What do my HIV test results mean?
If you’ve just done your HIV test, you may be wondering what a ‘reactive’ or ‘negative’ test result means. Below are answers to some of the most commonly asked questions and advice about what to do next.
There are two lines on my test, what does that mean?
Two complete lines, one next to the ‘C‘ and one next to the ‘T’ means your test result is reactive. This shows that the test has reacted to something which may be antibodies to HIV. The self-testing kit you have used is very accurate but cannot be used on its own to give an HIV diagnosis. A reactive rapid test result must always be confirmed with an extra laboratory test before a final HIV positive result can be given. It’s important to contact us as soon as possible so we can arrange to do a follow up test.
How do I get seen quickly?
You can speak to an experienced Health Adviser on 01273 523388 (option 2) and we will book you a same-day or next day appointment (depending on the time of day) at SHAC East
Health Advisor phone line opening times:
Monday 9am to 1pm and 2pm to 4.30pm
Tuesday 9am to 1pm and 2pm to 4.30pm
Wednesday 12.30pm to 4.30pm
Thursday 9am to 1pm and 2pm to 4.30pm
Friday 9am to 1pm and 2pm to 4.30pm
Alternatively, you can attend one of our on-the-day appointments at SHAC Central. These run on Monday, Tuesday, Thursday, and Friday (10:15am-1pm and 2pm-5pm). On Saturdays we run a limited on-the-day appointment serviceat SHAC East (10am-1pm).
What if I don’t live in Brighton and Hove?
If you are staying in Brighton and Hove when you do your self-test you can still come to our clinic for a follow up test. You may want to wait until you return home and visit your local sexual health clinic. To arrange an appointment with them tell them you’ve had a reactive result on an OraQuick HIV self-test.
What will happen when I come to the clinic?
When we’ve booked your appointment and you come to the clinic, reception will be expecting you. You will meet one of our Health Advisers who will answer your immediate questions. All the information you give is confidential. If you attend an on-the-day appointment at SHAC Central tell the staff who greet you that you’ve had a reactive result on an OraQuick HIV self-test. At your appointment you will need to give a blood sample, which will be sent to the lab for testing. We can usually get this result very quickly. A positive HIV diagnosis isn’t given until after we have received the result of this extra test. At this stage, it’s very important to follow the advice of the healthcare professional.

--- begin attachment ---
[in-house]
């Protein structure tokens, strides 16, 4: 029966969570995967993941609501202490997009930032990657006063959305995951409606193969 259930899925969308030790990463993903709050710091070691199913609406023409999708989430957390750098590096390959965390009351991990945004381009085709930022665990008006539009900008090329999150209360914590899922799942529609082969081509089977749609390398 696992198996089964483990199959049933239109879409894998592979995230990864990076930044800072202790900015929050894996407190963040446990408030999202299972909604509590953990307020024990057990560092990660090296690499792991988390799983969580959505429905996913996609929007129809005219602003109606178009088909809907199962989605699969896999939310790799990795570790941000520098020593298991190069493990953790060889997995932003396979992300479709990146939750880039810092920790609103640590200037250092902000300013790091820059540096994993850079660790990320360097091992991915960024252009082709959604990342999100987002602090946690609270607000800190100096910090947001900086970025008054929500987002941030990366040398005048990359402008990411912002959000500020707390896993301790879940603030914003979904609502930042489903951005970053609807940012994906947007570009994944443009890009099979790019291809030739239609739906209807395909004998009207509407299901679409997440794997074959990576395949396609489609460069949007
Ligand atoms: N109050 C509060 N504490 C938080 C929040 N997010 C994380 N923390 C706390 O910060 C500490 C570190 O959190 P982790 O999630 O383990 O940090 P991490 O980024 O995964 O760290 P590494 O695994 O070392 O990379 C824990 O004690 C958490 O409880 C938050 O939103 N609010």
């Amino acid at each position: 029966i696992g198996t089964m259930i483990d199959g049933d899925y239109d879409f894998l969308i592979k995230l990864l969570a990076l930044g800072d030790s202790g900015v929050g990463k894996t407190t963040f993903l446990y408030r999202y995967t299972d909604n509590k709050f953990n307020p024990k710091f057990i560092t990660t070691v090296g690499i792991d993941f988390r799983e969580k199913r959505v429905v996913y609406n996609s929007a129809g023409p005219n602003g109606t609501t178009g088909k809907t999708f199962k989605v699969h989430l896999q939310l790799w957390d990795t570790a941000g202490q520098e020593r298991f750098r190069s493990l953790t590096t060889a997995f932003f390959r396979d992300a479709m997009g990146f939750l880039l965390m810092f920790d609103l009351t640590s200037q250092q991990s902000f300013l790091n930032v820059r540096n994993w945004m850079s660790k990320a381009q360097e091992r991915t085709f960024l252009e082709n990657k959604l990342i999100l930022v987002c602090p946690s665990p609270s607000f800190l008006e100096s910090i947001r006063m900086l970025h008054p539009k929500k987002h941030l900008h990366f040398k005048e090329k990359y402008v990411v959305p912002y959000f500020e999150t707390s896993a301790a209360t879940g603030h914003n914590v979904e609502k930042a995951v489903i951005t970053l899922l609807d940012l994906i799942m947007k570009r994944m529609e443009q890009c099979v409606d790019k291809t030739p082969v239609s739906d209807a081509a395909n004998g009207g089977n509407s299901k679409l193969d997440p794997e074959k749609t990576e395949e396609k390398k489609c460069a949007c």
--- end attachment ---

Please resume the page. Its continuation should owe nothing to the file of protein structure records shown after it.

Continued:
What else should I do?
While awaiting results of confirmatory testing it is important to avoid the possibility of transmitting any infection to others through sexual contact. If you’ve had unprotected sex in the 72hrs before getting a reactive HIV test result your partner may be able to take PEP.
What happens if my follow up test is positive for HIV?
The first thing to do is arrange your follow up test, remember that a reactive result on your self-test kit is not a diagnosis of HIV. Modern treatment for HIV is free, easy to take and has few side effects. Our dedicated team are here to offer support and answer all your questions.
How accurate is the reactive HIV test result?
The OraQuick HIV self-test kit you have used is over 99.7% accurate. Occasionally a reactive rapid-test test result can be a false ‘positive’ (out of 1,000 reactive results, 3 will be falsely positive). That’s why it’s essential you attend a health-care setting for a confirmatory test.
How accurate is my negative HIV test result?
A negative result is reassuring, but remember, if you’ve had any recent risk of HIV exposure it may not be detected by this test.
The time between when a person gets HIV and when a test can accurately detect it is called the ‘window period’. The window period for this test is three months. To be sure of a negative test result you need to have had no risk of HIV exposure during the window period (in the last three months).
We recommend testing every three months if you have on-going risk of acquiring HIV. We’d also recommend thinking about HIV prevention options such as PrEP.